From Adnews magazine 31 July 2009
Nearly 80% of surveyed young Australian mums-to-be use the internet to research a purchase, according to a study conducted by Kidspot.
The online research surveyed 2982 Australian woman who were either mothers or or pregnant in March 2009.
In other findings from the survey, 65% of respondents have re-considered grocery brands purchased since becoming a mum.
The largest brand transience was in laundry soap and spot removers, with 55% either changing brands or intending to do so in this category after becoming pregnant of having children.
Informing 89% of young mothers’ purchase decision, word-of-mouth is the most dominant influence, with online second at 53% way ahead of TV (34%) and magazines (29%).
Surfing online is a daily habit for 87% of young mums and 79% use it to research a purchase they are considering . Only 9% of mums agree the internet does not have a role when considering a purchase.
“There is no doubt that the internet is mums’ mass media,” say Kidspot global chief executive Katie May.
“It is clear that mums seek and give advice on all categories of products and service online. Although food and recipes lead the pack with 94% of mums sharing advice in this area, even things like mobile phones and calling plans are part of the conversation. The demographic uses online to connect and converse on far more than nappies,” May says.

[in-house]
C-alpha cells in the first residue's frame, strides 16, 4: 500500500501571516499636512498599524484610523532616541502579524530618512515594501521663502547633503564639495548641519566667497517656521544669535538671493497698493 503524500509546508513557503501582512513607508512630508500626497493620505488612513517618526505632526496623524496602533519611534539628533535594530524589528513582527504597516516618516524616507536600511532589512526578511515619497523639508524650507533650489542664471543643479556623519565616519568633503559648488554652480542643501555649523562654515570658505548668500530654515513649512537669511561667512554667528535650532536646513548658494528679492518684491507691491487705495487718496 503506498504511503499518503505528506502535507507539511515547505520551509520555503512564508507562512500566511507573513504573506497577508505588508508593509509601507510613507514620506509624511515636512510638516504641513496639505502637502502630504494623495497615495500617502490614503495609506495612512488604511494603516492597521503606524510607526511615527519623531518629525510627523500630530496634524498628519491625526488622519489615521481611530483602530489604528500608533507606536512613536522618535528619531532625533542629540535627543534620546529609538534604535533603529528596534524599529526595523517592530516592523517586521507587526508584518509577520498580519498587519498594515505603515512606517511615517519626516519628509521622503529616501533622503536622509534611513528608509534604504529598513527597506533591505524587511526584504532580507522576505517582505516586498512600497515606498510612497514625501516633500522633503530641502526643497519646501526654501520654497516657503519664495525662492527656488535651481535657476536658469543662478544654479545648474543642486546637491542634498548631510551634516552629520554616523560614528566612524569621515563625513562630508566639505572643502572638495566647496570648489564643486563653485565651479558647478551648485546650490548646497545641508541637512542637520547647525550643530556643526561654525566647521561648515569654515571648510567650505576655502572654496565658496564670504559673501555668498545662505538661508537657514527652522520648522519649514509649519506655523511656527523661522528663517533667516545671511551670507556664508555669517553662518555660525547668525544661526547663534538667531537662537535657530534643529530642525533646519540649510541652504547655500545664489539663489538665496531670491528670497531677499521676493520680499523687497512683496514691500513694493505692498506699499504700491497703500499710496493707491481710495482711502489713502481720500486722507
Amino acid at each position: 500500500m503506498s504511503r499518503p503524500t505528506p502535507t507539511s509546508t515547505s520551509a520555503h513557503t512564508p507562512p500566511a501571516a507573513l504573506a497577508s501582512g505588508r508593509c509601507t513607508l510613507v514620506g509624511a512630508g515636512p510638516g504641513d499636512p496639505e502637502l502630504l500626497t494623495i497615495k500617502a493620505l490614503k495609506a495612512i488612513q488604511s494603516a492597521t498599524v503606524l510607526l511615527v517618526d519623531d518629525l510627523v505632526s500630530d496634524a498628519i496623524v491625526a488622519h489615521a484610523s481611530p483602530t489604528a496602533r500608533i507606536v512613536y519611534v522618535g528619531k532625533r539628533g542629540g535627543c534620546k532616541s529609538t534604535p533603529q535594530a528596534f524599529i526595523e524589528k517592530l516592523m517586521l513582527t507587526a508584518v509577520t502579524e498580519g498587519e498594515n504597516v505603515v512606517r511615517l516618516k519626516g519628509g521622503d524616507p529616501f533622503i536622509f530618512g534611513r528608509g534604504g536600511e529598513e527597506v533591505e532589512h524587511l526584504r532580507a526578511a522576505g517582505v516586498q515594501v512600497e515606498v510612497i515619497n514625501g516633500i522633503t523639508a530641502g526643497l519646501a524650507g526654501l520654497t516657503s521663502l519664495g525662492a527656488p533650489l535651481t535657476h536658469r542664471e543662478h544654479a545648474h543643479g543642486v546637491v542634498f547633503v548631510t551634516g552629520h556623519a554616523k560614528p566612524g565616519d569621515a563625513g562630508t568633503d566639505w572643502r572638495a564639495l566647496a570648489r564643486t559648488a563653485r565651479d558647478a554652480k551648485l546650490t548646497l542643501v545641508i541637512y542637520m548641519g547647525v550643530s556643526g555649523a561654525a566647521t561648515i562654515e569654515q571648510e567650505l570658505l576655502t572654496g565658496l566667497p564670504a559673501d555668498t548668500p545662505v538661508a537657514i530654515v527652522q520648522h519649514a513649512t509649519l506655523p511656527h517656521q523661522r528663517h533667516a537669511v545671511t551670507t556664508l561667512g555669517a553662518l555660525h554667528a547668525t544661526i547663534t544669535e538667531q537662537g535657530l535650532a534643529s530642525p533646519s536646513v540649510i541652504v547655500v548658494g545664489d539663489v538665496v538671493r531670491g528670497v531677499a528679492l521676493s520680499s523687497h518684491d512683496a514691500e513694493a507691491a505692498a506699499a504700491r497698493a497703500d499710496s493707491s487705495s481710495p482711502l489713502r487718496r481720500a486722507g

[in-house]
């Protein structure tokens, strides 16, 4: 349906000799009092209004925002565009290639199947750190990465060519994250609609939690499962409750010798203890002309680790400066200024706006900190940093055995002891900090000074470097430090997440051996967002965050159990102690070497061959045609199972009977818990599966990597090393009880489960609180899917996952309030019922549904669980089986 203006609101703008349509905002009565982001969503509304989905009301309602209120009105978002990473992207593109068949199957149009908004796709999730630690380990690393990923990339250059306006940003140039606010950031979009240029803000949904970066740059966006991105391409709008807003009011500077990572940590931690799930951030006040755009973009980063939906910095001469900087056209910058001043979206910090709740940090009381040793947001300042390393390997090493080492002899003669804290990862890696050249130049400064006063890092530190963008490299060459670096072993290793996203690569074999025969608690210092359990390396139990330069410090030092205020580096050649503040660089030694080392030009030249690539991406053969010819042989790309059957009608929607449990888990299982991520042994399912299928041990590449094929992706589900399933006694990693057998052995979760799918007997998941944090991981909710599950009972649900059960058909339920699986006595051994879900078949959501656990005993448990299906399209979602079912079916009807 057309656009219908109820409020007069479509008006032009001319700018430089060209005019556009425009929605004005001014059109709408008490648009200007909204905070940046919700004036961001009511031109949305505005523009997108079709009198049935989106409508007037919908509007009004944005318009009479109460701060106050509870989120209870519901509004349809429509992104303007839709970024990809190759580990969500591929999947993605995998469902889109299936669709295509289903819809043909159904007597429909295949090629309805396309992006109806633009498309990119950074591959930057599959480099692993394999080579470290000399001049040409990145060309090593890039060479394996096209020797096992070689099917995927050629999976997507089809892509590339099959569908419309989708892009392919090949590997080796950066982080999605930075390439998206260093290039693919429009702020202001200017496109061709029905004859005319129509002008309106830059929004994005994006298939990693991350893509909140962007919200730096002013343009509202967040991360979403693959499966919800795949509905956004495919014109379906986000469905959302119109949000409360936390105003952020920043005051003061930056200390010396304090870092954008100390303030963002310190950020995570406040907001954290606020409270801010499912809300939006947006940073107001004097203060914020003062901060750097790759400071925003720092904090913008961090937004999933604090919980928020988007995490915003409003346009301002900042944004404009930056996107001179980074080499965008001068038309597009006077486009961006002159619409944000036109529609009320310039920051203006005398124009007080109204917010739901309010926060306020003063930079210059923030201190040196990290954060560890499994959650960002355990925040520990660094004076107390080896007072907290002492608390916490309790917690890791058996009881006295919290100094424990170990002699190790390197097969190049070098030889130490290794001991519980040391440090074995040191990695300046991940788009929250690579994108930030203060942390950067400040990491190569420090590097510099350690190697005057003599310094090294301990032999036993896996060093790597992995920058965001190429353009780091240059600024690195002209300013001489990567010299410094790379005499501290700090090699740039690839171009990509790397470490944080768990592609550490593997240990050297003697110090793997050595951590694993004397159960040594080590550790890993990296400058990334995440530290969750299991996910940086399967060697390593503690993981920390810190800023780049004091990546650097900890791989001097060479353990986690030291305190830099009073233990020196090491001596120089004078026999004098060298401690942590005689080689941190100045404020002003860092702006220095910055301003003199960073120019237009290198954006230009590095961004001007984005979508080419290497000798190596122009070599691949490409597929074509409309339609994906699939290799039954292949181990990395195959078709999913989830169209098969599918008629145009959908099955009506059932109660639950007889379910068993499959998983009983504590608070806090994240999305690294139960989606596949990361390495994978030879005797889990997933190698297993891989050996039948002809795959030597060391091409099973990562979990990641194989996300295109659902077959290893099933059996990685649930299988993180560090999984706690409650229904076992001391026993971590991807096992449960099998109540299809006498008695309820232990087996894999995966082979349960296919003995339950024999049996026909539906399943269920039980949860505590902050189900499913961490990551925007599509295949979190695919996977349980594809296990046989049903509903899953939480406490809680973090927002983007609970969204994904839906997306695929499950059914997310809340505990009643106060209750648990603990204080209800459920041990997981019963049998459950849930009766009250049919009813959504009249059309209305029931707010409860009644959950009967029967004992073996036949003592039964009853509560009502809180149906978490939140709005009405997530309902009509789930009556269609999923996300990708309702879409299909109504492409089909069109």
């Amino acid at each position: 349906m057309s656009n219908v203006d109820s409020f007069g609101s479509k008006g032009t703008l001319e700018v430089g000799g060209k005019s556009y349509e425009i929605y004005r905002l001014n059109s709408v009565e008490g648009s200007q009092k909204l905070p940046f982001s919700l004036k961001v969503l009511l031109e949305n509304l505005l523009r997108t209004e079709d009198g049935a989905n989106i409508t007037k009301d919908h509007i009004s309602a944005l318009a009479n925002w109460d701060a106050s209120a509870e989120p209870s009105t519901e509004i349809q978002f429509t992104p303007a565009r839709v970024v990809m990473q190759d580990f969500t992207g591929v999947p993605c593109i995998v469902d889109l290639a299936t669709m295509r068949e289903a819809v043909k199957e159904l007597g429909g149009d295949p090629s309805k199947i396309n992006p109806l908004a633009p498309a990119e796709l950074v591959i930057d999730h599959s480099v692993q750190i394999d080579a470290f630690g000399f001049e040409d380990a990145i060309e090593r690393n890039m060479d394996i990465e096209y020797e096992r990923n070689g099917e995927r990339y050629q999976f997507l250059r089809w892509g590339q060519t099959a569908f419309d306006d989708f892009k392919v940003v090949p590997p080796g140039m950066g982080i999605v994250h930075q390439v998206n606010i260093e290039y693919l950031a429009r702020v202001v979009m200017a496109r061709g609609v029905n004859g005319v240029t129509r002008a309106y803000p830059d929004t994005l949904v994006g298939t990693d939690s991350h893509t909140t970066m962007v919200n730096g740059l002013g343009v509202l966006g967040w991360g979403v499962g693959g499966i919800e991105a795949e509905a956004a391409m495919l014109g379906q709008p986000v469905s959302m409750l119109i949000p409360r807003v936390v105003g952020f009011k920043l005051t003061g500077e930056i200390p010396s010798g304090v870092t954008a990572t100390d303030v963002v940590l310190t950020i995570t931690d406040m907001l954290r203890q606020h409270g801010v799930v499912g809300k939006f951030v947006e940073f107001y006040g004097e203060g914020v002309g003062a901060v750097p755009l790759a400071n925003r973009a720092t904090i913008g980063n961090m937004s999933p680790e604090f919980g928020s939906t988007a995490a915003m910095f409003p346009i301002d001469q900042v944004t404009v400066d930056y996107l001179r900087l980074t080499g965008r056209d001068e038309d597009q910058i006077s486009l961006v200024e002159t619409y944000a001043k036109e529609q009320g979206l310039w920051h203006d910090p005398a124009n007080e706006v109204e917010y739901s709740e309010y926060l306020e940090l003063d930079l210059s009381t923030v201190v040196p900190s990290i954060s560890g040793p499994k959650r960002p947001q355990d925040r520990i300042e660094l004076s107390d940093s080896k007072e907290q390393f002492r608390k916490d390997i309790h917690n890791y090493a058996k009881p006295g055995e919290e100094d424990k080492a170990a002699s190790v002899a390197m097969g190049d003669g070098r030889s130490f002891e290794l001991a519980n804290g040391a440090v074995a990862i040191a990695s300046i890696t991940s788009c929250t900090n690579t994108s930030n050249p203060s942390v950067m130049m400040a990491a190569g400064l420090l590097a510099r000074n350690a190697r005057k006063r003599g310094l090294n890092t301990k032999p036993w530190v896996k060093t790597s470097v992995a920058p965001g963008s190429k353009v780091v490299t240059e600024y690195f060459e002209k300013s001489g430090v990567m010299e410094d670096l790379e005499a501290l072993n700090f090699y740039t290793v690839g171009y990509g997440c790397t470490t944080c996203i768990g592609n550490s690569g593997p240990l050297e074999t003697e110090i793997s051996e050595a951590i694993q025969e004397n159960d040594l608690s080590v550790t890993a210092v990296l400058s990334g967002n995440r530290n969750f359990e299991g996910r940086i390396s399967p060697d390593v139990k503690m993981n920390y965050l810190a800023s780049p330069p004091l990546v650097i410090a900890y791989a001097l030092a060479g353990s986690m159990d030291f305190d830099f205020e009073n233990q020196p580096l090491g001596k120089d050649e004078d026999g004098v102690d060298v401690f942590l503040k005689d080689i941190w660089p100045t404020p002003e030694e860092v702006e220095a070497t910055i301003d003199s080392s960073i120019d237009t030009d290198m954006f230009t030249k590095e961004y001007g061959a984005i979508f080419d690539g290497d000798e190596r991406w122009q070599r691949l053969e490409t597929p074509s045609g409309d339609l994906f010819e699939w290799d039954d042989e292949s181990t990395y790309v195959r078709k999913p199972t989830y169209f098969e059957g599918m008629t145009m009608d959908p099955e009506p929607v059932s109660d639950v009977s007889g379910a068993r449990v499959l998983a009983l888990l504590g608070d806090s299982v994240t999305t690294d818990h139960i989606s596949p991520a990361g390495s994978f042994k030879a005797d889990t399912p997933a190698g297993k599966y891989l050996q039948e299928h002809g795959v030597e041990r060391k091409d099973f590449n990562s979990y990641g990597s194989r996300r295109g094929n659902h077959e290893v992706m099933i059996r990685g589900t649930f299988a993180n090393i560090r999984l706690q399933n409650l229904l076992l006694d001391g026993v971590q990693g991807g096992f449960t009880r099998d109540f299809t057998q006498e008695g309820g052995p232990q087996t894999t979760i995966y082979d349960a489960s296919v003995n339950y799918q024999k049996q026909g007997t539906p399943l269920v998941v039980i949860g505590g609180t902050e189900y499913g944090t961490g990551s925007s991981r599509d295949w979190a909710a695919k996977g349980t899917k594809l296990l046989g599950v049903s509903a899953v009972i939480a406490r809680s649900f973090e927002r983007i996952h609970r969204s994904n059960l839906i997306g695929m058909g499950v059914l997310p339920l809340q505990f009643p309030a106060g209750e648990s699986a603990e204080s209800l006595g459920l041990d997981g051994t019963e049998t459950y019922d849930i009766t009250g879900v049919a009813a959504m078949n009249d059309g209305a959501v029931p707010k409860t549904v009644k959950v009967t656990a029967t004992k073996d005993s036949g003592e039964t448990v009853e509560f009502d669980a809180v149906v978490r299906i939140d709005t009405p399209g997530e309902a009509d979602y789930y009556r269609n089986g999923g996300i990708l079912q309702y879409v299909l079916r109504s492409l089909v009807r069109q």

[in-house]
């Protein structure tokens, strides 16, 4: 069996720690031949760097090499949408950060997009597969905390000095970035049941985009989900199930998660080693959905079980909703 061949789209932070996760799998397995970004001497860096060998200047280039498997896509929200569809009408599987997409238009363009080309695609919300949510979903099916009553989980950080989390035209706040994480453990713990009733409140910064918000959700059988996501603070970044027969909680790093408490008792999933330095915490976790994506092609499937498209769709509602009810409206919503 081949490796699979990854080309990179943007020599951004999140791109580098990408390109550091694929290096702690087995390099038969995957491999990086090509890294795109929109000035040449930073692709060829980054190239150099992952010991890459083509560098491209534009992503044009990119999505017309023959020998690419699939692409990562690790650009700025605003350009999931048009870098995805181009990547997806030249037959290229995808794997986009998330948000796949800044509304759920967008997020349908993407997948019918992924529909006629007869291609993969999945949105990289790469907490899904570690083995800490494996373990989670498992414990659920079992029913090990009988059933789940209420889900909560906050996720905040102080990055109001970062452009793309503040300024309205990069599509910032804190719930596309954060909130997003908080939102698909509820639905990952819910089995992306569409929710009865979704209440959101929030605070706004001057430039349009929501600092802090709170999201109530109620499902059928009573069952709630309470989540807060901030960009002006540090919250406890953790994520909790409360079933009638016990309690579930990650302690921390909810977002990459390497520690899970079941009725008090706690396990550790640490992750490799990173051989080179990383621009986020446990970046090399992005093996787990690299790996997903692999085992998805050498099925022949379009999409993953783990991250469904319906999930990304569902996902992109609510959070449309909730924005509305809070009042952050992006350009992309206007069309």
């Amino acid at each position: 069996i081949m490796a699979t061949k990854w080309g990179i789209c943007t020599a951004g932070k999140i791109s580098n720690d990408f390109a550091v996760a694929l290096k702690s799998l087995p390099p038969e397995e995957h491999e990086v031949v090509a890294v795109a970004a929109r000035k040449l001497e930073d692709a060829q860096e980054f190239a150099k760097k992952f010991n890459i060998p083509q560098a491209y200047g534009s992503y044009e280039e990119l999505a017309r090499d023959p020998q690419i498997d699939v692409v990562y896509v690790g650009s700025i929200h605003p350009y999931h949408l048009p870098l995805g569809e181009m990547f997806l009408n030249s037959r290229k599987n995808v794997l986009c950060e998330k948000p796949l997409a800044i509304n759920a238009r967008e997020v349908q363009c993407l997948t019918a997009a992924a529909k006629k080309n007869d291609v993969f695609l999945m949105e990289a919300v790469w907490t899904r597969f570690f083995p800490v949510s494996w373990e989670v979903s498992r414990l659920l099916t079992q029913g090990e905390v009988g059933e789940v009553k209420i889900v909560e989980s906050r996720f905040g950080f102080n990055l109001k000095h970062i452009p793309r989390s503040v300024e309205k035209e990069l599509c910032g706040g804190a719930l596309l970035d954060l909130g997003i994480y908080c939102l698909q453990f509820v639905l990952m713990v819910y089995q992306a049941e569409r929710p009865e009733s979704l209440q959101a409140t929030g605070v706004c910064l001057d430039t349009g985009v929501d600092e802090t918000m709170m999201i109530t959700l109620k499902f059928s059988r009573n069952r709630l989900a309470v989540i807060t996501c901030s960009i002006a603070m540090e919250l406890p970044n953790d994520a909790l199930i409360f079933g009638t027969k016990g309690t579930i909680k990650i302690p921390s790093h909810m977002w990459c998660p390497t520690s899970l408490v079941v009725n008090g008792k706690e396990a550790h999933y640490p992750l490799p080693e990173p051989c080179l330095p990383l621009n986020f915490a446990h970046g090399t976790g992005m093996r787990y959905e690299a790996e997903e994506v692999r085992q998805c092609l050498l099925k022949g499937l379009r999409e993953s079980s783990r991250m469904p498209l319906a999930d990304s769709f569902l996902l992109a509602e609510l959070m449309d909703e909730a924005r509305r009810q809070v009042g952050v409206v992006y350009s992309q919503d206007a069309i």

When asked what brand they would recommend to others online, Aldi topped the poll, ahead of Huggies and Pumpkin Patch.
Essential Baby general manager Melina Cruickshank says female grocery buyers canvas both friends directly or strangers online to research purchase decisions.
Cruickshank cites the recent Nielsen Online Consumer Survey, which reveals that while 93% of Australians most trust recommendations from people they know, 64% are happy to draw upon the opinions of people on the internet.
“When these two groups come together, online word-of-mouth advice emerges as a powerful influencer on the household purse strings,” Cruickshank says.
“Female grocery buyers are turning to other mums online to help them decide which products and services will get them the best value-for-money in today’s tough economic climate.”
Mum-to-mum advice on what goes into the household shopping basket is becoming even more influential as discretionary spending tightens, with mums really twice as likely as the other Australians to offer advice to their peers, according to the Nielsen research.
Savvy advertisers are clearly tapping into this trend by targeting female grocery buyers within online communities and forums with the likes of sponsored blogger product reviews becoming more prevalent, Cruickshank says.
“Marketers value the results because the authentic feedback they get is from a highly-engaged and targeted audience segment,” she says. “At a time when trust is the name of the game, the role of online mum-to-mum advice is only going to get more potent.”